• Additional reagents and equipment for FACS analysis using annexin V–conjugated dye or fluorescent‐caspase substrate (see protocol 3)

Basic Protocol 5: Analysis of Death Receptor Signaling Complexes

  Materials
  • Cell suspension
  • PBS ( appendix 2A), room temperature and 4°C
  • Anti‐human Fas (Apo1‐3, Kamiya Biochemicals) or recombinant human FasL (rhFasL, Alexis)
  • Lysis buffer (see recipe), room temperature and 4°C
  • Protein G agarose (Roche)
  • Antibodies for immunoblotting:
    • Anti‐caspase‐8 clone C15 (Alexis 804‐429)
    • Anti‐FADD (BD Pharmingen)
    • Anti‐Fas (Santa Cruz, C20)
  • Appropriate secondary antibody
  • End‐over‐end rotator
  • Additional reagents and equipment for SDS‐PAGE (unit 8.4) and immunoblotting (unit 8.10)

Basic Protocol 6: In Situ Detection of Apoptotic Cells in Tissue Sections

  Materials
  • Fresh tissue for analysis
  • 1% (w/v) paraformaldehyde in PBS (dissolve by stirring with low heat overnight and filter before use)
  • Acetone
  • Tris‐buffered saline (TBS; appendix 2A)
  • 0.1% or 0.01% (v/v) H 2O 2 in TBS
  • TdT reaction buffer (see recipe)
  • TdT/digoxigenin‐dUTP mix (see recipe)
  • 2% (v/v) horse serum or FBS in TBS
  • Sheep anti‐digoxigenin primary antibody solution (see recipe)
  • HRPO‐conjugated anti‐sheep secondary antibody solution (see recipe)
  • AEC substrate working solution (see recipe)
  • Mayer's hematoxylin (Sigma)
  • Crystal Mount (Fisher)
  • Hydrophobic‐barrier slide marker (e.g., PAP Pen; Research Products International)
  • Coplin jars or staining trays
  • Humidified container (see recipe)
  • Additional reagents and equipment for preparing frozen sections (unit 21.4)
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Figures

  •   FigureFigure 3.17.1 Examples of apoptotic and necrotic cellular morphology. Giemsa‐stained samples of Jurkat T lymphoma cells were left either (A) untreated, (B) infected with HIV‐1, which induces primarily necrotic cell morphology with disrupted nucleus and cytoplasm, or (C) treated with anti‐Fas mAb, which induces nuclear condensation typical of apoptosis. Hoechst‐stained samples of thymocytes treated with either (D) vehicle, (E) 46°C heat shock, which induces primarily necrosis as measured by annexin and PI staining, or (F) 100 ng/ml dexamethasone for 4 hr, which induces apoptosis (Table ). Cells were stained with 1 µg/ml Hoechst 33342 and photographed with an epifluorescence microscope at 630× magnification. Note the many condensed and featureless nuclei in panel F. Nuclear changes of (E) heat‐shocked thymocytes undergo relatively little morphological change.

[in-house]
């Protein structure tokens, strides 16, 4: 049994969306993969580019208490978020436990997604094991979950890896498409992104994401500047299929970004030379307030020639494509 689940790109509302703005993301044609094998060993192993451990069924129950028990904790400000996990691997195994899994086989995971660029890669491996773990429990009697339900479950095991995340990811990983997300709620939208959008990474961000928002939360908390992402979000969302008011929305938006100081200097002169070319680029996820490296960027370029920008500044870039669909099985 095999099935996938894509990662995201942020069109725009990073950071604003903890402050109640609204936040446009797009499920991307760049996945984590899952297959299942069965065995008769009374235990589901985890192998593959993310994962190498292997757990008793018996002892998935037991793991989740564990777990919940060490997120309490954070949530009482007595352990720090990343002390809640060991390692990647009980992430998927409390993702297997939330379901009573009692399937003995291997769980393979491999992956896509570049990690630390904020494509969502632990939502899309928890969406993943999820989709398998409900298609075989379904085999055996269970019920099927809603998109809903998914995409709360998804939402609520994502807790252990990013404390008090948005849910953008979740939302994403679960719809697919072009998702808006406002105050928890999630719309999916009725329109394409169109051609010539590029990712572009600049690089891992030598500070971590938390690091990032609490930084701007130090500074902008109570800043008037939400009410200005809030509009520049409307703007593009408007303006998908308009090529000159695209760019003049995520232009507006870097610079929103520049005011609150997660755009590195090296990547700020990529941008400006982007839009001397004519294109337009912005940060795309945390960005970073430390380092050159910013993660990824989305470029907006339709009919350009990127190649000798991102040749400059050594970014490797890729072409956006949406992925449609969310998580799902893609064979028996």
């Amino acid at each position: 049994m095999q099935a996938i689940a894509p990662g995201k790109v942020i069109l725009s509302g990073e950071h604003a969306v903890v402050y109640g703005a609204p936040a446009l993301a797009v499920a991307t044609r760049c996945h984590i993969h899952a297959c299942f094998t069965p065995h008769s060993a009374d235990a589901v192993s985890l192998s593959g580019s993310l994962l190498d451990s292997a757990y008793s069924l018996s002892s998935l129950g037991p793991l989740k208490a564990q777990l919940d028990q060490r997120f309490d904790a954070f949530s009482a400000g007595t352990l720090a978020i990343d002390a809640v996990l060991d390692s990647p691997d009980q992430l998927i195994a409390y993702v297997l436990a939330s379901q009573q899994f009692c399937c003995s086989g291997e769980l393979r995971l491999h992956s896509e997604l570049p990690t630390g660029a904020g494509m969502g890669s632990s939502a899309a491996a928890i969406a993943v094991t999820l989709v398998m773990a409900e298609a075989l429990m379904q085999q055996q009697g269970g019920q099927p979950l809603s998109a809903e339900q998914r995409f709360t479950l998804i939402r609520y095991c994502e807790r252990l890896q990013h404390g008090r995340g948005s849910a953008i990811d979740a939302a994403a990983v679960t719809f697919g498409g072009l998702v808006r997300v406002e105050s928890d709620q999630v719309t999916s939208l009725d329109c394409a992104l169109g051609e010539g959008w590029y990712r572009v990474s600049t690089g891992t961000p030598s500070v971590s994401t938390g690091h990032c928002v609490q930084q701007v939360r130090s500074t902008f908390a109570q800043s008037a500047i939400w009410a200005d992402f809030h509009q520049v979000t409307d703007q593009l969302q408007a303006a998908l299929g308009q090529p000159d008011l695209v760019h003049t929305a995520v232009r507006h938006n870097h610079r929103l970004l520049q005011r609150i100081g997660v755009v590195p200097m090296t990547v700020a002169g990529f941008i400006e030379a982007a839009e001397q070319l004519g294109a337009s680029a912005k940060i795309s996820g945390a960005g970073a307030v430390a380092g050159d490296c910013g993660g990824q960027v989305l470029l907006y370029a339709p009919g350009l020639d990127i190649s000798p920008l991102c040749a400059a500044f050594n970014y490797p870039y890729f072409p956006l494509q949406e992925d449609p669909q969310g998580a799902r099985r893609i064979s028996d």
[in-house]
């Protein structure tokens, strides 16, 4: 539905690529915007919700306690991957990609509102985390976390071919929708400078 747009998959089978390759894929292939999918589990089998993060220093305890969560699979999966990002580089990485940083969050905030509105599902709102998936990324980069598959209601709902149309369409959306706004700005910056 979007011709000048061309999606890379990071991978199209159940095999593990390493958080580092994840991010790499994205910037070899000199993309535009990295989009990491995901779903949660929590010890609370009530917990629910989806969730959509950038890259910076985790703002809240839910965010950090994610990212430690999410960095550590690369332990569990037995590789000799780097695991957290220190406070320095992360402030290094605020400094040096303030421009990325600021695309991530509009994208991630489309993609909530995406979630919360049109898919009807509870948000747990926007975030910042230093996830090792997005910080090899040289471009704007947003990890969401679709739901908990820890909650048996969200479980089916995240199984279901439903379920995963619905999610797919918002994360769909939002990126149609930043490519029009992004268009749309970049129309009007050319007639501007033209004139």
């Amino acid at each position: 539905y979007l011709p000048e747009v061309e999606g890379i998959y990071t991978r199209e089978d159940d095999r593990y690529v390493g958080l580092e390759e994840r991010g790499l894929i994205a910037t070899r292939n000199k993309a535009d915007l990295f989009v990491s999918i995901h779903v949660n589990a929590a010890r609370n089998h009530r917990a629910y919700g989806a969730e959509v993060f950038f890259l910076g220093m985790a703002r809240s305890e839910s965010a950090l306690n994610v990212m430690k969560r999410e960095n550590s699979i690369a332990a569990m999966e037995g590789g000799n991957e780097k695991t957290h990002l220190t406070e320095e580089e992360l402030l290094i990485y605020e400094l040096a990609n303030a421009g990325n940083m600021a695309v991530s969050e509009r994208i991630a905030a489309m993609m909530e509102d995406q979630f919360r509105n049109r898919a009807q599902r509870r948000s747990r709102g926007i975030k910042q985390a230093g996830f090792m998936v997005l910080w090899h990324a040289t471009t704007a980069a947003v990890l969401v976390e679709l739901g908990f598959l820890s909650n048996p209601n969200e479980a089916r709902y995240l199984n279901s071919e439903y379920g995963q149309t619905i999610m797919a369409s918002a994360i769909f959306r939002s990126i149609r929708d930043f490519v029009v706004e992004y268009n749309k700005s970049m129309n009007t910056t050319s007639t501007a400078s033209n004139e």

•   FigureFigure 3.17.2 Annexin V and PI staining of apoptotic cells. Jurkat cells were incubated for 16 hr at 1 × 106 cells/ml in the presence or absence of 100 ng/ml rhFasL (Alexis Biochemicals) and 1 µg/ml anti‐FLAG antibody to cross‐link the stimulus. Cells were stained with annexin V FITC and propidium iodide (PI) and analyzed by FACS.
  •   FigureFigure 3.17.3 Detection of apoptotic cells by the TUNEL method using flow cytometric analysis. Thymocytes from 6‐week‐old C57BL/6 mice were stained for apoptotic cells with FITC by the TUNEL method before and after an 18‐hr incubation in RPMI‐10 at 37°C. (A) Dot plot depicting forward‐ (FSC) versus side‐scatter (SSC) profile of cells after incubation. The bulk of thymocytes (in the gate R1) are easily distinguished from smaller cellular debris (low FSC) and larger cell clumps (high FSC). (B) Dot plot depicting profile of FITC fluorescence versus FSC for cells after incubation. Most of the TUNEL‐stained apoptotic cells are slightly smaller than unstained live cells. (C) Histogram depicting cells before incubation in the gate R1. Very few apoptotic cells are detected. (D) Histogram depicting cells after incubation in the gate R1. Apoptotic cells (brightly stained by TUNEL) are detected.
  •   FigureFigure 3.17.4 Example of protection from apoptosis conferred by a transfected gene. Jurkat cells were transiently transfected with plasmids encoding GFP or a vFLIP‐GFP fusion protein. vFLIP is a known inhibitor of Fas‐induced apoptosis. After overnight incubation, one group of cells were treated with anti‐Fas mAb Apo‐1‐3 while another was not. The groups were then analyzed by flow cytometry for GFP and annexin V‐PE as shown. Note the relative absence of annexin V‐positive GFP positive cells in the bottom right plot from cells transfected with vFLIP and treated with anti‐Fas mAb.
  •   FigureFigure 3.17.5 In situ detection of apoptotic cells in thymus sections by the TUNEL technique. Sections were counterstained with hematoxylin and photomicrographed at 200× magnification (also see Anticipated Results). (A) Thymus from 5‐week‐old I‐E+/Vβ5 transgenic mouse. Small apoptotic cells are scattered in the cortex (cor) but are unusually prominent in the medulla (med) as large aggregates. (B) Thymus from 5‐week‐old I‐E‐/Vβ5 transgenic mouse. This is similar to the normal mouse thymus; apoptotic cells are apparent in the cortex but rare in the medulla.
  •   FigureFigure 3.17.6 Schematic of a humidified (moist) chamber.

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Literature Cited